Hopefully, this also further explains why we were so strict about adding cards into the deck that weren’t aggressive bodies. Since we’re looking for a hand that curves out with creatures every game, any additional spell like Brave the Elements or Invasion of Gobakhan, or a clunky threat like Knight-Errant of Eos or Gideon, Ally of Zendikar, only leads to having more unkeepable hands. When we decided we needed to be disciplined in how we keep our hands, it meant we had to be strict about the type of cards we added into our deck. 

Gameplay and Sequencing

Although it may seem like most of the creatures in this deck are fairly replaceable with one another, and that is largely true, you still need to think carefully about how you sequence them. You may be throwing away percentage points here and there by not casting them in the right order. Over a tournament, these mistakes will add up and can be costly.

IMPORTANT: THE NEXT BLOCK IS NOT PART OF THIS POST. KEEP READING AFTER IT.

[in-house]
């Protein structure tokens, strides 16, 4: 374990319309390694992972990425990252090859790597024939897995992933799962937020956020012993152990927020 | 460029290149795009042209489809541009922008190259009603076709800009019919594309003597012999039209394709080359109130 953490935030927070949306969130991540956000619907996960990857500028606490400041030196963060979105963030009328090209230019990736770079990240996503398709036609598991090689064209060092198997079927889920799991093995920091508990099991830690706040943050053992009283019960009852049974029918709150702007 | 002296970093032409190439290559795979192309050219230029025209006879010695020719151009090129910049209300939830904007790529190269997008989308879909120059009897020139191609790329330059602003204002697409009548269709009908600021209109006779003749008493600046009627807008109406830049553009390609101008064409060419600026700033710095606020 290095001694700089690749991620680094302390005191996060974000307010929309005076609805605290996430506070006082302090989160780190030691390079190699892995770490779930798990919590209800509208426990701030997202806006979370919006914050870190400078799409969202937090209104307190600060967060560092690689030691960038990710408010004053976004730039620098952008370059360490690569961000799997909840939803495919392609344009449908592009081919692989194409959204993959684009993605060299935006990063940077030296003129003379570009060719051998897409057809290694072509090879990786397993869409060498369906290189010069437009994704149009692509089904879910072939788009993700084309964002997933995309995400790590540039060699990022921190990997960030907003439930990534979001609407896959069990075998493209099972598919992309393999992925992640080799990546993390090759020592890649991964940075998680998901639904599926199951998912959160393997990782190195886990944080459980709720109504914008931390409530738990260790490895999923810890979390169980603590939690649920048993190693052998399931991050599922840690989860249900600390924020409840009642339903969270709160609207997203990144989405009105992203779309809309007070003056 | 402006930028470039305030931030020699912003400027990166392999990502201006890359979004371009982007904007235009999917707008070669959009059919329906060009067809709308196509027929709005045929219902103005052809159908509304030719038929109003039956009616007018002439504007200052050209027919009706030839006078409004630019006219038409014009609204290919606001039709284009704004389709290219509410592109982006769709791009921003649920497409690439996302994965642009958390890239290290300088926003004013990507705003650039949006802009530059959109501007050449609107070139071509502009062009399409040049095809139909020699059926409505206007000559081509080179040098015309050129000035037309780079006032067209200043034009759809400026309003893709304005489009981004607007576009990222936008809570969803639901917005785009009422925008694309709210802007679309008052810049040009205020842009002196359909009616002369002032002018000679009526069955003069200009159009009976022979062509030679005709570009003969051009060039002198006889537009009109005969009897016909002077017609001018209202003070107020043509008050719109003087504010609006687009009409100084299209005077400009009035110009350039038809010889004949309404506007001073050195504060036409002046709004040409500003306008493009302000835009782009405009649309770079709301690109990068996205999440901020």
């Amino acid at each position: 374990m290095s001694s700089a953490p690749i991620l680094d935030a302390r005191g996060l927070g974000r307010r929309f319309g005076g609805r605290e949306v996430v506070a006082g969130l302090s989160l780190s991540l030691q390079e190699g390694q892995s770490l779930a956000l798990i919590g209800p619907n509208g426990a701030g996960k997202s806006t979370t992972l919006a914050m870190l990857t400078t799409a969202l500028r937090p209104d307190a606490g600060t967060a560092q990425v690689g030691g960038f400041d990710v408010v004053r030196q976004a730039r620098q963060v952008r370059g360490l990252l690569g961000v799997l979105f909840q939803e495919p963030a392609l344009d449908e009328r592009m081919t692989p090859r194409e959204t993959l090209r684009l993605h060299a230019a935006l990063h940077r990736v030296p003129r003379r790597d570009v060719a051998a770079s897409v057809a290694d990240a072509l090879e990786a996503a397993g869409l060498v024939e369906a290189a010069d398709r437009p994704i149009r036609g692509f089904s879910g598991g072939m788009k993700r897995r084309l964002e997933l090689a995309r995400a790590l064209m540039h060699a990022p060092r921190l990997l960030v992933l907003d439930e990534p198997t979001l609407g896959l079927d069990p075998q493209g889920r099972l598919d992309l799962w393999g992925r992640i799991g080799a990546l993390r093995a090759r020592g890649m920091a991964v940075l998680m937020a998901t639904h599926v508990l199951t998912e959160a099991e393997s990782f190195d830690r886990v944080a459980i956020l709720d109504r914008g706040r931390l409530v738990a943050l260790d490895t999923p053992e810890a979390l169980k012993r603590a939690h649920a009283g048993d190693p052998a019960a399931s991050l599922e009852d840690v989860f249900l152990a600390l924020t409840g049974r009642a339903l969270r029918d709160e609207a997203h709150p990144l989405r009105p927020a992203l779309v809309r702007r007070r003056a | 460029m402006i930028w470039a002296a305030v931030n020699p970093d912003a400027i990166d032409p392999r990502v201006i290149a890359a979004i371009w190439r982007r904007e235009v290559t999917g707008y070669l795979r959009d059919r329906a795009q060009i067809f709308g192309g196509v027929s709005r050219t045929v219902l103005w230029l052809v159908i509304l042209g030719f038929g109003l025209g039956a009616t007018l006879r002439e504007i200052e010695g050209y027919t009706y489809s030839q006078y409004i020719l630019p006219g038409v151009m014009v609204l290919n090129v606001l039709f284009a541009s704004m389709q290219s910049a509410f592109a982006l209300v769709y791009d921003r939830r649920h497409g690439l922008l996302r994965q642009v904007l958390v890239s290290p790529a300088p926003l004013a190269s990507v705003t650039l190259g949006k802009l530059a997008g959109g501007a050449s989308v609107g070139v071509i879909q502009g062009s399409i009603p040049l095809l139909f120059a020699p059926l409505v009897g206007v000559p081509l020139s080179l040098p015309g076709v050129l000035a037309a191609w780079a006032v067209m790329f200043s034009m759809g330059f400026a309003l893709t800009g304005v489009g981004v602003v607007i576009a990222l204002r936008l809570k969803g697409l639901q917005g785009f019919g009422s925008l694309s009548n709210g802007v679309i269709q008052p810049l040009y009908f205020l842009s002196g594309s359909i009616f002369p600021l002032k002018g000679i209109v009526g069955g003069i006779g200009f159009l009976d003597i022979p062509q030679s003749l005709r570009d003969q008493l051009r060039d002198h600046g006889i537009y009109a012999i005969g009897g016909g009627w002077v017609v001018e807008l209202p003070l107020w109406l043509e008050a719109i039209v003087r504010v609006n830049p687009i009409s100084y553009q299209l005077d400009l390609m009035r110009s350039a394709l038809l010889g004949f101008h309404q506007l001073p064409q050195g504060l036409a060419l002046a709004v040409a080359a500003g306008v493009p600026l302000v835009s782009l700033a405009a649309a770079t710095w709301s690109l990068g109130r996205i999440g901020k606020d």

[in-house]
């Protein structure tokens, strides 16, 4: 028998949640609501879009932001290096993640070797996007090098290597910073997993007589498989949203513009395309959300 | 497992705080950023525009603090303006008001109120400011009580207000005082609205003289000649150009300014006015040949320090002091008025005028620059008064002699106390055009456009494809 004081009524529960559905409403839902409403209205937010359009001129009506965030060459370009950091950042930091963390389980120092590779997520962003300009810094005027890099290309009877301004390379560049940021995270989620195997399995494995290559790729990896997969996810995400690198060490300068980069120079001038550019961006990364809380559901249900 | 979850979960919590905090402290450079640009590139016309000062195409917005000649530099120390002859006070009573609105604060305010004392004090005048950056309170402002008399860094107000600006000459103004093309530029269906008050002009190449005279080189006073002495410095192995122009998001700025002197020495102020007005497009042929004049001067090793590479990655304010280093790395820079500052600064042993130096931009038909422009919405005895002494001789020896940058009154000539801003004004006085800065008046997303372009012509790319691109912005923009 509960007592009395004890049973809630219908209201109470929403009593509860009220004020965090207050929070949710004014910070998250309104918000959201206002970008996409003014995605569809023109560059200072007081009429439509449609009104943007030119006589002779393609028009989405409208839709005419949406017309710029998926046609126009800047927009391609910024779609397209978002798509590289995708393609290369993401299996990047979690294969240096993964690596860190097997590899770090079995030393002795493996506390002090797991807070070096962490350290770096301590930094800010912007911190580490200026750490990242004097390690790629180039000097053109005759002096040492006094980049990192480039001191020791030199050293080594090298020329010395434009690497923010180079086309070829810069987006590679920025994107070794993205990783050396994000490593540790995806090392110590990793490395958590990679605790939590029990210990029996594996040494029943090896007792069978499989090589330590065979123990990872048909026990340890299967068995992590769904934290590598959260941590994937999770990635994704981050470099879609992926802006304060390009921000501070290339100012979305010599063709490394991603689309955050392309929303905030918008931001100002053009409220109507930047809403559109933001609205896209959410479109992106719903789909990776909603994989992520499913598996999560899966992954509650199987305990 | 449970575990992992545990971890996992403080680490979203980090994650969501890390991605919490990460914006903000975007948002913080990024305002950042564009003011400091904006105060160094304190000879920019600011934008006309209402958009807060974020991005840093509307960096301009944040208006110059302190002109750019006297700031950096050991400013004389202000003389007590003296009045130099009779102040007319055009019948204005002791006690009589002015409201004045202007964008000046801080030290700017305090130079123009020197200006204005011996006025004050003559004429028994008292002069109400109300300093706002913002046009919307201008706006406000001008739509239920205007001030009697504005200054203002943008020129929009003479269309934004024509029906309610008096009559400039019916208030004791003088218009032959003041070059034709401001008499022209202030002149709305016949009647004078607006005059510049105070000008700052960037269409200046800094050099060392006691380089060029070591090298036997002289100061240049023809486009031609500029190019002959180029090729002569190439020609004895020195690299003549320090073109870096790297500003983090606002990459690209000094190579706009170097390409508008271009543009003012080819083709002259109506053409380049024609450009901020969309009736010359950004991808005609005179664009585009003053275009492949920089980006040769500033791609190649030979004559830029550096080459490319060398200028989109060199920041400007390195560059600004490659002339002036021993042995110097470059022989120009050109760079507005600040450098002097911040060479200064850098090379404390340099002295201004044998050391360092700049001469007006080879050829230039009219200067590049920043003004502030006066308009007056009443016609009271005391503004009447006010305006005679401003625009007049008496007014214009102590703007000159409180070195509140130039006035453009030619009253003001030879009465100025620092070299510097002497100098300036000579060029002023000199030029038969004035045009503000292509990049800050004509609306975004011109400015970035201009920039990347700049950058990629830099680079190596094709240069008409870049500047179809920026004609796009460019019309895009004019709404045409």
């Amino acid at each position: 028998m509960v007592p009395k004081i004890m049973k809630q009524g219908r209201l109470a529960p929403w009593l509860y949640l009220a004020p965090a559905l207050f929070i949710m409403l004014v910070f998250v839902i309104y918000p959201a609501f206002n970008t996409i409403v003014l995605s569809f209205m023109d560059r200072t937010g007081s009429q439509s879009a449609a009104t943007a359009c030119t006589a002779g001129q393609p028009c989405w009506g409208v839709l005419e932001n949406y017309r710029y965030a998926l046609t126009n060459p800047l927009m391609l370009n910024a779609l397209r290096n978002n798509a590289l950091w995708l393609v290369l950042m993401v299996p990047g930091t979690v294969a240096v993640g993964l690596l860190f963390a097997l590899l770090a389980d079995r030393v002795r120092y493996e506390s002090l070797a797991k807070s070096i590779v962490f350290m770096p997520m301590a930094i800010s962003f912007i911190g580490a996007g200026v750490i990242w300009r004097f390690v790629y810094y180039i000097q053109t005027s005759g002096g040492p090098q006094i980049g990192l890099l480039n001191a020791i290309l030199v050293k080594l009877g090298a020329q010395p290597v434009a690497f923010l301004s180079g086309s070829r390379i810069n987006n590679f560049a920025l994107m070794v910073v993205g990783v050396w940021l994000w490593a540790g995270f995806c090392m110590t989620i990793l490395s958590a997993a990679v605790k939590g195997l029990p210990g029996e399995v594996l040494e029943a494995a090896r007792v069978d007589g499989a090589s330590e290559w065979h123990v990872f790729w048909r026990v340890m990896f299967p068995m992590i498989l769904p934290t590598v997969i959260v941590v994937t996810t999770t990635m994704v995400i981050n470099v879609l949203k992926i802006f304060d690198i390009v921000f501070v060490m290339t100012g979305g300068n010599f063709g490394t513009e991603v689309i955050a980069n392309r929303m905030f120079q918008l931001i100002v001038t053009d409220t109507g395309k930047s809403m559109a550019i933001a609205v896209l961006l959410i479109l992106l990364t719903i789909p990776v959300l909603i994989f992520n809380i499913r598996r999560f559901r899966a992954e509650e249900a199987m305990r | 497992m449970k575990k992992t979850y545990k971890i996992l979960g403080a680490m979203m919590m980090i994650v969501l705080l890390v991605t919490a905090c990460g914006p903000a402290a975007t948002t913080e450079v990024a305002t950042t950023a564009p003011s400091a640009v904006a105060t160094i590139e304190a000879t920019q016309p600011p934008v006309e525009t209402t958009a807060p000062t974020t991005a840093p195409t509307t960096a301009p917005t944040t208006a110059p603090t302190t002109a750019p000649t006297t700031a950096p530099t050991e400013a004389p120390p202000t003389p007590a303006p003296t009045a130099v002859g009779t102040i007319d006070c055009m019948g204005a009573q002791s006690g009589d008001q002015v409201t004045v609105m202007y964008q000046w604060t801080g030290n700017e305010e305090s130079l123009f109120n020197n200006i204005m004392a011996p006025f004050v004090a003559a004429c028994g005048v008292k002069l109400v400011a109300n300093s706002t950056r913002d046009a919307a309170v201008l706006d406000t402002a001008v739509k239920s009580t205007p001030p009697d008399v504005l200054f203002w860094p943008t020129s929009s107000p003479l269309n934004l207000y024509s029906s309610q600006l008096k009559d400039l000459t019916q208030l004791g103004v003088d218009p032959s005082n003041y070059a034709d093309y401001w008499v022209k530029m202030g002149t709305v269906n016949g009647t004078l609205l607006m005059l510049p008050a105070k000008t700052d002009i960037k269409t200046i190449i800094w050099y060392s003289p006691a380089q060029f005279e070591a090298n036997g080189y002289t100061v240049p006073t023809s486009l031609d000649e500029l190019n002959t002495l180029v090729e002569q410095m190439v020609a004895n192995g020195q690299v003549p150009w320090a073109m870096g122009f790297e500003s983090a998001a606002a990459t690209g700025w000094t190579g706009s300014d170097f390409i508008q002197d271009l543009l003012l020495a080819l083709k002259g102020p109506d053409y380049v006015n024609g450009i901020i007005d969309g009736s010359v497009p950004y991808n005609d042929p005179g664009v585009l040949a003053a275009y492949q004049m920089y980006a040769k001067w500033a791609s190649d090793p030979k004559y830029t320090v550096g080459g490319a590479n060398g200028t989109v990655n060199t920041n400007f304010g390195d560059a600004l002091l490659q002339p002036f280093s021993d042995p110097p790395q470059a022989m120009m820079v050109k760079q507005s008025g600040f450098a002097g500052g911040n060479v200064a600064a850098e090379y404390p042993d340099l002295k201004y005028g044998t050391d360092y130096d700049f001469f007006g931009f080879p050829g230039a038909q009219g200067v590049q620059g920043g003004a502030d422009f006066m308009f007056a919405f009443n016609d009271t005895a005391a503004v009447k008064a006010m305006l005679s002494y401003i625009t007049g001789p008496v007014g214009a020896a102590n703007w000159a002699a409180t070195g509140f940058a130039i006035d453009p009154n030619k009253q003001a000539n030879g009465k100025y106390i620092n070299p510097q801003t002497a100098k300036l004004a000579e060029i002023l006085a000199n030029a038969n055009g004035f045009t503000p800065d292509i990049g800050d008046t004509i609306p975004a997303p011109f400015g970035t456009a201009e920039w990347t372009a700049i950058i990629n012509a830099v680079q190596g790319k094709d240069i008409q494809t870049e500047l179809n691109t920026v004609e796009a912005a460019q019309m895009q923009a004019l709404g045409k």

Which one-drop creature you lead with depends on the matchup. Against decks with a lot of removal spells, you want to hold your Recruitment Officers and Dauntless Bodyguard, so starting with a Hopeful Initiate makes sense. However, against decks where you want to just maximize damage, such as Lotus Field or Neoform, you want to lead with a two-powered creature. Also on the draw, you often lead with a two-powered creature. So, that you can attack into their blocker on turn two, for example, a Recruitment Officer can attack into a Bloodtithe Harvester, but a Hopeful Initiate cannot. 

Dauntless Bodyguard DOM

Against attritional decks, I will usually play Recruitment Officer ahead of Dauntless Bodyguard on turn one. While Officer’s effect is powerful, it’s not guaranteed that the game will get to a point where you’re making the most of its ability, while Dauntless Bodyguard’s protection effect is almost guaranteed to be relevant.

On turn two, casting two one-drops is usually better than casting a two-drop. Unless Thalia, Guardian of Thraben is particularly disruptive in that matchup, for example, against Mono Green Devotion on the play, where a Thalia may prevent them from playing a Wolfwillow Haven. Generally speaking, Thalia is the two-drop you want to play first. Both Coppercoat Vanguard and Thalia’s Lieutenant are at their best when you already have creatures in play that you can immediately pump.